Hiring your first employee can also give you more personal breathing room, reducing burnout and encouraging a stronger work-life balance. This can mean more time with your family or having the space in your schedule to actually make that yoga class. When you aren’t the only one doing all the work around the clock, you can take better care of yourself, which ultimately helps your business overall. 

5.   Tax Benefits

Depending on your state, you could be eligible for hiring incentives, economic development relief programs, and tax credits. 

For example, employers in New York State can receive a federal tax credit of up to $9,600 when hiring from specific target groups who have regularly faced barriers to employment. Check your local state government websites to see if you qualify for any applicable employment tax benefits. 

And don’t forget about the tax-deductible business expenses related to your employees, like health insurance, wages, and pension plans. These can also help ease the expenses of hiring a new employee.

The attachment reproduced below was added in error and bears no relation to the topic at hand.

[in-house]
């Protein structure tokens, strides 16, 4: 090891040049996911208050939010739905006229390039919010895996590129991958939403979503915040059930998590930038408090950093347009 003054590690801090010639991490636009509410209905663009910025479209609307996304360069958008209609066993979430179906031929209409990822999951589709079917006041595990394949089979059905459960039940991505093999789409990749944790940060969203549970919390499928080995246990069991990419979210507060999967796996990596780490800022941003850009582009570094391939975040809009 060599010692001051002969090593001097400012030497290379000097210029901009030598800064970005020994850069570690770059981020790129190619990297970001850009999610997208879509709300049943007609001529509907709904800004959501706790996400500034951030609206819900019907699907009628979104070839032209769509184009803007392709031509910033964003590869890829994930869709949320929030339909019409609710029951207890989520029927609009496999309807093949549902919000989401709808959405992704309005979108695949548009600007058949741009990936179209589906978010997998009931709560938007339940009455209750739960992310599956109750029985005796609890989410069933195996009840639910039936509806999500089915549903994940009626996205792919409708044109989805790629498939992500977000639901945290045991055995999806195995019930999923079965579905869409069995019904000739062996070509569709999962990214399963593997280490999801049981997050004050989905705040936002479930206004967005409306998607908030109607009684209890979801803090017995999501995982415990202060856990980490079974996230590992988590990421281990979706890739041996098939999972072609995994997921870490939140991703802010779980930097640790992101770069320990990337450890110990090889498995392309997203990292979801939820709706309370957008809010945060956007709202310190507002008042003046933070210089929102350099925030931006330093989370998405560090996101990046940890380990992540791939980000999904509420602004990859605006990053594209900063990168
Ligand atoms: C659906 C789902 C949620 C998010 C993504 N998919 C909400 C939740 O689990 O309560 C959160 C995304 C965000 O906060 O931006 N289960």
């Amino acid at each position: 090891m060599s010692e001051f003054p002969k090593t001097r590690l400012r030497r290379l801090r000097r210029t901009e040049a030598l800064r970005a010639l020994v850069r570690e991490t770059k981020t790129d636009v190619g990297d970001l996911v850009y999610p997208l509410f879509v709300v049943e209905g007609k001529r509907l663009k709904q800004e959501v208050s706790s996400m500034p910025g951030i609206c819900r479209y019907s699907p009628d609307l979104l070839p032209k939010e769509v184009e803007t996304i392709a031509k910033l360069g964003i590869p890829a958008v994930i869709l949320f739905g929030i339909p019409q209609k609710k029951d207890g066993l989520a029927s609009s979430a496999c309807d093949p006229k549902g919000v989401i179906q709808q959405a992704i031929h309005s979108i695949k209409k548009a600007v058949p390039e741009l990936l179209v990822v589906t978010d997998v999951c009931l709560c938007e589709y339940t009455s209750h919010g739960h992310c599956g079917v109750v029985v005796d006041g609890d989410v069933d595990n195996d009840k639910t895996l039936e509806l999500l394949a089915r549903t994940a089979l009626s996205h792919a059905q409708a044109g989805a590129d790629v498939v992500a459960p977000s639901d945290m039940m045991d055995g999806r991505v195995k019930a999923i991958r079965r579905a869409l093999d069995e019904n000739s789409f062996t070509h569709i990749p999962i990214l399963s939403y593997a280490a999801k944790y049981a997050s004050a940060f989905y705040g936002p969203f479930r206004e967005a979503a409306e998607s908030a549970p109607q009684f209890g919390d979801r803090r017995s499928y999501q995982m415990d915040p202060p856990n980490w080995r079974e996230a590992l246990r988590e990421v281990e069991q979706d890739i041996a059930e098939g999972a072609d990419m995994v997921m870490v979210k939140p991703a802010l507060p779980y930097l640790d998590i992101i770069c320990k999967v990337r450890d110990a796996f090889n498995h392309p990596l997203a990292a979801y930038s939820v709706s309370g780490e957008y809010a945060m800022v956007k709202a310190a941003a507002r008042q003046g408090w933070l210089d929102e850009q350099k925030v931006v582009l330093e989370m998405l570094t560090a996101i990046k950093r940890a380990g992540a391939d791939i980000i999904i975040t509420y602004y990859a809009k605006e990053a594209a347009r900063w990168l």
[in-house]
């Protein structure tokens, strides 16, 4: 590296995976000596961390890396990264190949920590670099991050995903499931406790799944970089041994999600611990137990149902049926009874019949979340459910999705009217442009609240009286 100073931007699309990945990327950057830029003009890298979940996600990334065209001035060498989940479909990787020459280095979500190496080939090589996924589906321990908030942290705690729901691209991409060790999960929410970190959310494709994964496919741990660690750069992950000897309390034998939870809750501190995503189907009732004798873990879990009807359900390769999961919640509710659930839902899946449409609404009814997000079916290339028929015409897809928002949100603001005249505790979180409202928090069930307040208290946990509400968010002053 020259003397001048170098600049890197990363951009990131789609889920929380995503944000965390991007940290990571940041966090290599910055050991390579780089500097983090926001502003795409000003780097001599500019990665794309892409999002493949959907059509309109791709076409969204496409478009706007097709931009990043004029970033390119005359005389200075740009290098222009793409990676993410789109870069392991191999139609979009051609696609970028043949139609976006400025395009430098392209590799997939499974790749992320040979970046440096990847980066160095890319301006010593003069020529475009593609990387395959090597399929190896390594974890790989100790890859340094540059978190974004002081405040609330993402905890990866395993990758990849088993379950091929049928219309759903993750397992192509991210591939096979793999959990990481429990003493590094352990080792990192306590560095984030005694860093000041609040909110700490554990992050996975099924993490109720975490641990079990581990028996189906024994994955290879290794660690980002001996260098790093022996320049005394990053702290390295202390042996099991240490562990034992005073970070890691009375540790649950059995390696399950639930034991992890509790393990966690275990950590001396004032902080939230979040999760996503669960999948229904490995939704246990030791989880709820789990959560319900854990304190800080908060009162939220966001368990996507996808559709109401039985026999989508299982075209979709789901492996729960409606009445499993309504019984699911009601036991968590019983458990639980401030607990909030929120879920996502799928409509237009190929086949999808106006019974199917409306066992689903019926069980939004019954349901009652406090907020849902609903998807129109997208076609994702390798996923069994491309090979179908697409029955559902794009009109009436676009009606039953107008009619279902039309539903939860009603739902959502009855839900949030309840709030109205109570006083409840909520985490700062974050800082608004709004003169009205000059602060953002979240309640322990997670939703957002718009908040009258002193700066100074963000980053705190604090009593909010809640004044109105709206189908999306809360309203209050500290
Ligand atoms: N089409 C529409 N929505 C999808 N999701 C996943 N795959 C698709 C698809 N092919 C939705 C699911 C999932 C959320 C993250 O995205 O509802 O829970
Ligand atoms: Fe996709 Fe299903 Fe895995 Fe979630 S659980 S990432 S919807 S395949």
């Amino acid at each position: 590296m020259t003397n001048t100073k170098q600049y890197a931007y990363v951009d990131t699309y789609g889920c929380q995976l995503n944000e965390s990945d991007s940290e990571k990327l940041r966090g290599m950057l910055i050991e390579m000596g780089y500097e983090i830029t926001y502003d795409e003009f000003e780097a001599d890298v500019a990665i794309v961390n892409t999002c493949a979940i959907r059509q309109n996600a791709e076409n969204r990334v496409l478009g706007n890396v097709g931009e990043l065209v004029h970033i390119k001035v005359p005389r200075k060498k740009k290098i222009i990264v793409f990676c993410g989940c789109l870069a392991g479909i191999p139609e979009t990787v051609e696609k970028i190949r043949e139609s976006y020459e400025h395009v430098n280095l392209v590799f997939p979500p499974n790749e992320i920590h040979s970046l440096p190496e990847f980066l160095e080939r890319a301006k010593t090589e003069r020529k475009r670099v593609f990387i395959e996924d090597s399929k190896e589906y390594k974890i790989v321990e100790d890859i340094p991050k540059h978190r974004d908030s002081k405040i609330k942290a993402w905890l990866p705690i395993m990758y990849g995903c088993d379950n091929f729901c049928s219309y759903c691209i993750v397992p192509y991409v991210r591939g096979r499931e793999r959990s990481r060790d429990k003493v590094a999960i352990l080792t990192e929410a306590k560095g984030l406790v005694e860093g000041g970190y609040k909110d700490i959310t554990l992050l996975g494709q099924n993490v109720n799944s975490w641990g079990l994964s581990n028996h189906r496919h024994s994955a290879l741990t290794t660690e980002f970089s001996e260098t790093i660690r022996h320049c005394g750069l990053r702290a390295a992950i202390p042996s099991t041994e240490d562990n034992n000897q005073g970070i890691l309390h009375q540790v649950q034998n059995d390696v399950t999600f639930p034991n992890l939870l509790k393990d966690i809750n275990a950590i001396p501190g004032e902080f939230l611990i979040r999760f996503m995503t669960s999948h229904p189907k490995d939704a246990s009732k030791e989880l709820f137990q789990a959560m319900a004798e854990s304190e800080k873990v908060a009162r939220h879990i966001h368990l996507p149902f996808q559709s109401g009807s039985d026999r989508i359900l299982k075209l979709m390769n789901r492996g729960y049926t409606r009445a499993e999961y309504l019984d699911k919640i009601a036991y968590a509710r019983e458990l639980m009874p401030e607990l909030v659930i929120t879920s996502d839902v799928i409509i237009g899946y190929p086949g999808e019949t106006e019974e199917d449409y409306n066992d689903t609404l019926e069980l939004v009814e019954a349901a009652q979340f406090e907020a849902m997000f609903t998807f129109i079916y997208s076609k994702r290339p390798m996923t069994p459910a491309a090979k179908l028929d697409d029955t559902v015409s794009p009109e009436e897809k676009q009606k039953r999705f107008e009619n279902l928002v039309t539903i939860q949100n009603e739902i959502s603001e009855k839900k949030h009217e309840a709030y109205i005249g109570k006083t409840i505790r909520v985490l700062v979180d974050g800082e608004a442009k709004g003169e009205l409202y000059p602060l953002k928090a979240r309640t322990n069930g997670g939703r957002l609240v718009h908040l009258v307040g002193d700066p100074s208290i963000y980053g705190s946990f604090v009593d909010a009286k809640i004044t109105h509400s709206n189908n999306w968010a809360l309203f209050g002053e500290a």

Novo Note: Through the SECURE 2.0 Act, a number of credits are available to offset the employer's cost for implementing, maintaining, and funding employee's 401k plans.


“At some point in a company's growth cycle, hiring employees will be necessary for scaling and growth,” says Zach.  

Consider all the benefits that a new hire can bring to your company, in both the short and the long term. And if the legal and tax implications feel daunting, remember a payroll processor like Novo can make it easier to manage the payroll process.

Novo is a fintech, not a bank. Banking services provided by Middlesex Federal Savings, F.A.: Member FDIC.